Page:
European and Regional (Dis)Integration in Comparative Perspective

European and Regional (Dis)Integration in Comparative Perspective

Aston University and University of York will be hosting a collaborative workshop in June they are currently looking for participants.

The workshop will be on European and Regional (Dis)Integration in Comparative Perspective at Aston University on 21st June 2019, funded by the Jean Monnet Centre for Excellence and organised by the Aston Centre for Europe and the Department for Politics and International Relations, and the University of York, Department of Sociology. 

Workshop Abstract:

The European Union (EU) is considered the most successful and developed example of regional integration in the international system. The prolonged period of peace, cooperation and economic growth since its establishment has helped inspire similar regional integration efforts around the globe. In recent years, a number of internal and external pressures have challenged EU efficacy and the process of integration, represented by Brexit, the Eurozone crisis and the struggle to effectively manage the influx of migrants from North Africa and the Middle East. The difficulty in managing recalcitrant members, such as Hungary and Poland, also highlights the strength of national identities within the broader, regional superstructure. It is therefore important to recognise integration as a two-way process, as disruptions may precipitate disintegrative pressures. Important lessons can be learned from how the institutions of the EU manage pressures in both directions. The international system is currently in a state of flux, under pressure from a variety of challenges posed by enhanced globalisation, inequality, conflict and resurgent nationalism. The purpose of this workshop is to consider the ways in which the EU and its member states have pushed for integration, while also managing disintegrative pressures. Papers on these pressures will be placed in dialogue with papers examining similar processes in other regional groupings, such as the Association of Southeast Asian Nations (ASEAN), the African Union (AU), and the Organisation of American States (OAS). We are currently in discussion with Bristol University Press as a possible publisher of the workshop papers. We are also open to possibilities of a special issue.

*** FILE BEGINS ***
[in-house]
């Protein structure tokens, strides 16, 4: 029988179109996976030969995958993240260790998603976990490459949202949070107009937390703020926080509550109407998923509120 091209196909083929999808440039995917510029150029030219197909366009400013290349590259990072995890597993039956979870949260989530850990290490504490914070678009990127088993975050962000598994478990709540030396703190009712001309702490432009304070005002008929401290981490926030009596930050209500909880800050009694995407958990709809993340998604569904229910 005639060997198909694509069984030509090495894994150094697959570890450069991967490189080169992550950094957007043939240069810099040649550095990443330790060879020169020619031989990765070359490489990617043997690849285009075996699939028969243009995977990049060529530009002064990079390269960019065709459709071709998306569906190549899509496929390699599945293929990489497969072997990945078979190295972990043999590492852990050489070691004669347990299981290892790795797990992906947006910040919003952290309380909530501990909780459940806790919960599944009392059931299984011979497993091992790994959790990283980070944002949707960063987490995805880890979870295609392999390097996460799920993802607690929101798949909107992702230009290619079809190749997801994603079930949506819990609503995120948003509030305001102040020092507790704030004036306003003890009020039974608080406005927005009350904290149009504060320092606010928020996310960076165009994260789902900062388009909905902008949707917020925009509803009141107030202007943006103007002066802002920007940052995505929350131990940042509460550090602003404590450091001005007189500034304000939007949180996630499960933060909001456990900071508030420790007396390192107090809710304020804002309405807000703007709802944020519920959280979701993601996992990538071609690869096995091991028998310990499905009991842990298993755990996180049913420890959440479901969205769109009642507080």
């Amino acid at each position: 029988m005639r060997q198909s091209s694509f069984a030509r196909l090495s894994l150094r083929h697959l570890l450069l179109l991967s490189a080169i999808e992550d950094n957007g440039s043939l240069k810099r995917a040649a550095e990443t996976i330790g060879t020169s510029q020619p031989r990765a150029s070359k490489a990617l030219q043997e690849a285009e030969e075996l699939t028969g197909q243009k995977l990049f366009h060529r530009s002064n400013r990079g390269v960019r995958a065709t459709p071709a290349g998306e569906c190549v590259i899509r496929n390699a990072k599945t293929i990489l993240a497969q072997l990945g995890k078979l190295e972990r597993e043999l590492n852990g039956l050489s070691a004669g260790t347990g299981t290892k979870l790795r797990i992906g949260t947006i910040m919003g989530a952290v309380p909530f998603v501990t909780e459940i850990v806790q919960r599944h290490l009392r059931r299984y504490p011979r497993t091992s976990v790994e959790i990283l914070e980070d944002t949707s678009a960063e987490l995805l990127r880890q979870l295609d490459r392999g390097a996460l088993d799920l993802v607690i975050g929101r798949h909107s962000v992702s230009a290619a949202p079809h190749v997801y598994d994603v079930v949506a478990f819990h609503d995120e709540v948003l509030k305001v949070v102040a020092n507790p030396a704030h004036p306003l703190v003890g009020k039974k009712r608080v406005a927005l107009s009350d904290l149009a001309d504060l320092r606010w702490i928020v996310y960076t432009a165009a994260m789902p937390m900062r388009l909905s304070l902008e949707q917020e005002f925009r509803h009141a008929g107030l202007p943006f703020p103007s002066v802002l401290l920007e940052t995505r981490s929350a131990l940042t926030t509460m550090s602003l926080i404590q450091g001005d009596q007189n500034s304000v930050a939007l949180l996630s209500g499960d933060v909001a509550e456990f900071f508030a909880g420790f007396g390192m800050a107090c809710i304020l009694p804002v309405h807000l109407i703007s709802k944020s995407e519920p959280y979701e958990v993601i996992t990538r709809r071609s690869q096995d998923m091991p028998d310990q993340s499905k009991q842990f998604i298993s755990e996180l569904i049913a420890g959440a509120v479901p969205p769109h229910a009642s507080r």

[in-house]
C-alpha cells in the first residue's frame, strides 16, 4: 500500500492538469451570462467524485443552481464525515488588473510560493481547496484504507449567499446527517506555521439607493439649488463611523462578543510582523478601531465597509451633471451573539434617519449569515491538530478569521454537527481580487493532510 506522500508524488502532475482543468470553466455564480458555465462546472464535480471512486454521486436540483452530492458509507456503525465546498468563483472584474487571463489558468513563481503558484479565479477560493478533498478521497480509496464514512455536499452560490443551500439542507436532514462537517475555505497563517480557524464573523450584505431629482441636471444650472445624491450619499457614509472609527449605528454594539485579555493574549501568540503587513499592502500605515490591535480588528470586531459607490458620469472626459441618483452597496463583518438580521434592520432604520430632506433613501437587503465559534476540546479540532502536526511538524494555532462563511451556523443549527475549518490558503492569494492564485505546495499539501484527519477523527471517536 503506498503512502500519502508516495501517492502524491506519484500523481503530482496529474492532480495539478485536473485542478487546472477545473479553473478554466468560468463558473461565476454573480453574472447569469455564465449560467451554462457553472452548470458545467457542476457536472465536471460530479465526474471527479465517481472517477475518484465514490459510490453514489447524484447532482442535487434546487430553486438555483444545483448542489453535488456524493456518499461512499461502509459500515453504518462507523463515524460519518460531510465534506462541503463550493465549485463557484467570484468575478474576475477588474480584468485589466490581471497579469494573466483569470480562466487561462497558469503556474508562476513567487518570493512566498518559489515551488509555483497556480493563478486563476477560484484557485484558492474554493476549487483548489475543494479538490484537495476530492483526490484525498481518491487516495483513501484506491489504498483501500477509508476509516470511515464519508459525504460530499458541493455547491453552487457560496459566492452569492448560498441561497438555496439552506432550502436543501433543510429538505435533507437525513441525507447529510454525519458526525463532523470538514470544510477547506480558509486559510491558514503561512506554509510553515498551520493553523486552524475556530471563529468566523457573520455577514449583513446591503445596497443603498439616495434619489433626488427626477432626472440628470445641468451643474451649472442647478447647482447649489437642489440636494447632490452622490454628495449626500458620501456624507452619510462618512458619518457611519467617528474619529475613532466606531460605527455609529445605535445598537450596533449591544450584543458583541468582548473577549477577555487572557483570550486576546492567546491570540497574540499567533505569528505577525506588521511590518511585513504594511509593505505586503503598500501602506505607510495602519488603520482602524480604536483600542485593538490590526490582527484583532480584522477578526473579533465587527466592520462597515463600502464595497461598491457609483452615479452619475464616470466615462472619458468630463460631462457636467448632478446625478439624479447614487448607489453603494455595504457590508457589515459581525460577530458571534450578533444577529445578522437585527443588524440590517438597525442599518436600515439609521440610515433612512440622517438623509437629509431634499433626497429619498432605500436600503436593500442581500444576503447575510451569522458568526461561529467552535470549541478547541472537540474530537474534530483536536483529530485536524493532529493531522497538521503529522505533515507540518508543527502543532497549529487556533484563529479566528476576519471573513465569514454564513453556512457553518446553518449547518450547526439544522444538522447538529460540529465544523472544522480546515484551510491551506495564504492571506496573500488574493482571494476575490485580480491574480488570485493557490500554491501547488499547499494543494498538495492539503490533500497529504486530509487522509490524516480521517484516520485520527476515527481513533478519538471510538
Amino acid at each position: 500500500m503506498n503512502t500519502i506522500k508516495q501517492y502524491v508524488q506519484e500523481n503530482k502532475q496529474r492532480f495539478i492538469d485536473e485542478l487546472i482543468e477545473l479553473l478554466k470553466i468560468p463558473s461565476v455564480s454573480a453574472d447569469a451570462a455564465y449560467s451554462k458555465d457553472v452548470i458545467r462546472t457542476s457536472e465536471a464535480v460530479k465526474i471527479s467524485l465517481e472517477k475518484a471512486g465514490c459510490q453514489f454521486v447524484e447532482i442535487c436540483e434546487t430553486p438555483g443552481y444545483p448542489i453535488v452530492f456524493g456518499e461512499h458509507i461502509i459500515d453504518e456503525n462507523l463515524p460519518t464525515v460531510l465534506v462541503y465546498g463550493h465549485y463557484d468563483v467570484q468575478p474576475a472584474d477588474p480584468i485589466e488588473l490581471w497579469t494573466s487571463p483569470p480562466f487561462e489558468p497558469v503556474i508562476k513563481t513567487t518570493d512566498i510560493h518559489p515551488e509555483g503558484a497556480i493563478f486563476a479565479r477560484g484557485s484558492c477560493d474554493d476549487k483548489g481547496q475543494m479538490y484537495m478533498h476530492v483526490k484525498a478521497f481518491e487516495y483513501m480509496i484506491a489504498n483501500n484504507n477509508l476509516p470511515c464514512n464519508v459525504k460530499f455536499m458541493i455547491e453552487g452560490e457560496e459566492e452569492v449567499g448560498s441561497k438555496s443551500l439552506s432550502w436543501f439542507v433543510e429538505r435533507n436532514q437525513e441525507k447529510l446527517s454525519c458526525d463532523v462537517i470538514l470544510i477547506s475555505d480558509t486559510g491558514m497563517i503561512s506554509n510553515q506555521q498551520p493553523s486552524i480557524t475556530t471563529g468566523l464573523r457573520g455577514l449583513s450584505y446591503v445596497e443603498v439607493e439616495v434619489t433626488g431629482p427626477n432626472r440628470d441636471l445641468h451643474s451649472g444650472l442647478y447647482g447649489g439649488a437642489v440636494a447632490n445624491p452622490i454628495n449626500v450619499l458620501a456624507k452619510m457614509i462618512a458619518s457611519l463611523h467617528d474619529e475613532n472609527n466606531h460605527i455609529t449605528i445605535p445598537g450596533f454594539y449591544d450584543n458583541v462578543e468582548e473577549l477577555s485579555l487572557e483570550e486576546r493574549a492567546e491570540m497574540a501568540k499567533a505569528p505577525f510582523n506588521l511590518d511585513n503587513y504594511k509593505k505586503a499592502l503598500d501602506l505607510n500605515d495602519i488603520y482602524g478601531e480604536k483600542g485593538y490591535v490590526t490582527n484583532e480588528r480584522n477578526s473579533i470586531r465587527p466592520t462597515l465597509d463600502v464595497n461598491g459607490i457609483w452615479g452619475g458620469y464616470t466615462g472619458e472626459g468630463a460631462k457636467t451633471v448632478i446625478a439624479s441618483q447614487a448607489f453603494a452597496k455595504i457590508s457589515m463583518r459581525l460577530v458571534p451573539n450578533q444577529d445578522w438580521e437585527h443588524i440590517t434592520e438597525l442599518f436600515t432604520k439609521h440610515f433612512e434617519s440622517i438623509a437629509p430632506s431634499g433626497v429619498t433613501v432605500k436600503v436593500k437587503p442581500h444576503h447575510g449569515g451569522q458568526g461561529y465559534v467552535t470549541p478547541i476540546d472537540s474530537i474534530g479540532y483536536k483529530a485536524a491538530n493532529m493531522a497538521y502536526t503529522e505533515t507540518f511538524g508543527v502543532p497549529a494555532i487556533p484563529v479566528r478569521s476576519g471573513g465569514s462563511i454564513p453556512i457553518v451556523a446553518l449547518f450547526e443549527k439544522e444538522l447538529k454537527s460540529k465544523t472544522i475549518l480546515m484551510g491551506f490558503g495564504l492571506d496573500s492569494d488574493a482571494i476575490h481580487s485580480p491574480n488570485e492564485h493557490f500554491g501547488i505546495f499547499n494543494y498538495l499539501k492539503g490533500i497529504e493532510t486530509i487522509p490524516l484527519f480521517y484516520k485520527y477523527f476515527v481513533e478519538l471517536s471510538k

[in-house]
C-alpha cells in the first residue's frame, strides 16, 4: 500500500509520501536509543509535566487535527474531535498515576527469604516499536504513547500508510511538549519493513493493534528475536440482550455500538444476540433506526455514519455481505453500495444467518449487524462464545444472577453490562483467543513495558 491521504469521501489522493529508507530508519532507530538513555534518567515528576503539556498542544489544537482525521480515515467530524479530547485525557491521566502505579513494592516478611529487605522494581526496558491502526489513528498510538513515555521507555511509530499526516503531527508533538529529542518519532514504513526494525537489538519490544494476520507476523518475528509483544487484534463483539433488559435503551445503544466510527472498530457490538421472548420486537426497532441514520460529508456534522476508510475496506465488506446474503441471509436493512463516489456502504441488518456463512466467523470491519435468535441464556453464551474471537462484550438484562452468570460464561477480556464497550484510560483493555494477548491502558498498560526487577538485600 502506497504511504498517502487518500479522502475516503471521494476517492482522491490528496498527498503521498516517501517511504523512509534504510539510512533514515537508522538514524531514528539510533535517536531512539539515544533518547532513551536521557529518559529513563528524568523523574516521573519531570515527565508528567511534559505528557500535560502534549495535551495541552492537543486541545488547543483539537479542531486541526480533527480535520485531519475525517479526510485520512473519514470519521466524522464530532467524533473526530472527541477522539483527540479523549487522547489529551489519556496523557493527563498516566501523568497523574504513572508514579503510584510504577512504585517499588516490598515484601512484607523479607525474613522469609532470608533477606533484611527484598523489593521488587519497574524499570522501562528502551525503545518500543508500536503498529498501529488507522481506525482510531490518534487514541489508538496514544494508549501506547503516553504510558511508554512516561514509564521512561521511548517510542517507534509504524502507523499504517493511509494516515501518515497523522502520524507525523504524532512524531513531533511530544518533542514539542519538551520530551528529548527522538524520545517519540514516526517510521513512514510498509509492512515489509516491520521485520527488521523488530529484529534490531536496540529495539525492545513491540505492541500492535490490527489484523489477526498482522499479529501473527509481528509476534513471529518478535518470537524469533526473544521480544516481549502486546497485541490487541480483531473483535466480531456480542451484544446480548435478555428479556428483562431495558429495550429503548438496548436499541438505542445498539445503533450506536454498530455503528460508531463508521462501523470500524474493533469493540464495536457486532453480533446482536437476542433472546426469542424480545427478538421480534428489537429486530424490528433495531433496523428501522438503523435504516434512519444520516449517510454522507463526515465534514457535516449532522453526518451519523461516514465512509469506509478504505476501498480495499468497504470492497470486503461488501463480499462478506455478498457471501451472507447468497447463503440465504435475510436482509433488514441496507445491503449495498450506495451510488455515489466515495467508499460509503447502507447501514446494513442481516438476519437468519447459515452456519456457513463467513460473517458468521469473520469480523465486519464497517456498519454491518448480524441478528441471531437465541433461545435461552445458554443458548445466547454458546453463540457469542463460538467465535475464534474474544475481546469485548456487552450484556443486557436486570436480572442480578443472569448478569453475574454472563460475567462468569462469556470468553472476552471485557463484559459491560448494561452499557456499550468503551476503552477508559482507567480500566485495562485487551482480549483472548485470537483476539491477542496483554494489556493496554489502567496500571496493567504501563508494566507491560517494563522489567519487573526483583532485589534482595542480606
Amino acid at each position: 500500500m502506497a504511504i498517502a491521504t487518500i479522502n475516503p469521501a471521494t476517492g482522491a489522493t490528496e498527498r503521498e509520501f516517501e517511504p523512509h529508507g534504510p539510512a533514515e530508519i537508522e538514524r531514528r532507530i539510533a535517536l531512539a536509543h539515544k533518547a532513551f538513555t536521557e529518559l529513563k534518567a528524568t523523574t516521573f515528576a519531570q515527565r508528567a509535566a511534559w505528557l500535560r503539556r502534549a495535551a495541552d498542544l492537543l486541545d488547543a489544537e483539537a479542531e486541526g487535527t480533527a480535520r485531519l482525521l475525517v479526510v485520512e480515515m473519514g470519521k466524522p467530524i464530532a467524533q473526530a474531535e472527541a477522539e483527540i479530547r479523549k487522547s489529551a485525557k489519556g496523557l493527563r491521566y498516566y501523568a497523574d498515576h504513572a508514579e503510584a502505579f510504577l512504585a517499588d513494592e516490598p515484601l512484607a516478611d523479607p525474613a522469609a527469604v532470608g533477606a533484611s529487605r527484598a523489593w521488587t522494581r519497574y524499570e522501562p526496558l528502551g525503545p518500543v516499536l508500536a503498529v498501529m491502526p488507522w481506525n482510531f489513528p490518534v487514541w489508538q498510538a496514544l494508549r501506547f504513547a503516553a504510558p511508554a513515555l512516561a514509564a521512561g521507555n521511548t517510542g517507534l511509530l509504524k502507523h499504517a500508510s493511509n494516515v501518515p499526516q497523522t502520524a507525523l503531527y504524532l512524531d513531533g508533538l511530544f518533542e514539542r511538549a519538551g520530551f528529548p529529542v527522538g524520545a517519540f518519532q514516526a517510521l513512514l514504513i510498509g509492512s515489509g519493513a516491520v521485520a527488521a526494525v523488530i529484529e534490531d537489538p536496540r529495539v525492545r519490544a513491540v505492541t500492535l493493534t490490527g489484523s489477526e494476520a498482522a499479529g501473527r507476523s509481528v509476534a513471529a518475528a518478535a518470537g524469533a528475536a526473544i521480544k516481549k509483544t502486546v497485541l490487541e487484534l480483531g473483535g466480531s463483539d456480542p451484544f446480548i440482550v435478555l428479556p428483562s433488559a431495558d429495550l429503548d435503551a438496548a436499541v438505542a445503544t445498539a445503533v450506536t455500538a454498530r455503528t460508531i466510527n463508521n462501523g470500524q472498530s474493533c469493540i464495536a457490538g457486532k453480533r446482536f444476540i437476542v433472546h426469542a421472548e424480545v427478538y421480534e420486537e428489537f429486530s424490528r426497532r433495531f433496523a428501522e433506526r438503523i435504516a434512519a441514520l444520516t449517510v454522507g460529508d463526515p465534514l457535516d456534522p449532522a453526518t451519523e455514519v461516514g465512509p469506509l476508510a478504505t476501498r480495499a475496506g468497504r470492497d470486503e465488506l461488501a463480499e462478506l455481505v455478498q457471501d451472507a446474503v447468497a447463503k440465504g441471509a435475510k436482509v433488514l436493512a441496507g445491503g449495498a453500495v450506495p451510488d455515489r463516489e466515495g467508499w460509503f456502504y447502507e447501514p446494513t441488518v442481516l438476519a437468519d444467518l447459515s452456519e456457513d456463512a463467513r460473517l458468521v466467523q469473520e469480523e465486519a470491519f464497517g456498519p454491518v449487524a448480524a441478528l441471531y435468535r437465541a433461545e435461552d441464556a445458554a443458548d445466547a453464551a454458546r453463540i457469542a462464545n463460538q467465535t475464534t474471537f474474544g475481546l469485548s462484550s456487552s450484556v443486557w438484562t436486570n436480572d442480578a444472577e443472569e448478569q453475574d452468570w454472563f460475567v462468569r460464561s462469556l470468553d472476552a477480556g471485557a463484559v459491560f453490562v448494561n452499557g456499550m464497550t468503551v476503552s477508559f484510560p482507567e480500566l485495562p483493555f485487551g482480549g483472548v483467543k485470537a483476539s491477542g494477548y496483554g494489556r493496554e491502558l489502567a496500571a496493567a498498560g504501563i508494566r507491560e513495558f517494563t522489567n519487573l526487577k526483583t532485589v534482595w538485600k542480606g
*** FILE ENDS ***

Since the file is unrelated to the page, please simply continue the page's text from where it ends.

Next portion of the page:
Workshop Themes:

• EU external relations and foreign policy 

• EU and ASEAN comparative regionalism 

• Africa Union-EU integration and cooperation 

• European integration and Europeanization 

• Integration and disintegration in Europe and Asia

Workshop Format:

The workshop will be composed of short presentations (10-15 minutes each), allowing for a discussion amongst participants and the audience.

For more information please contact Dr Laura Southgate and Dr Thomas O'Brien (University of York) at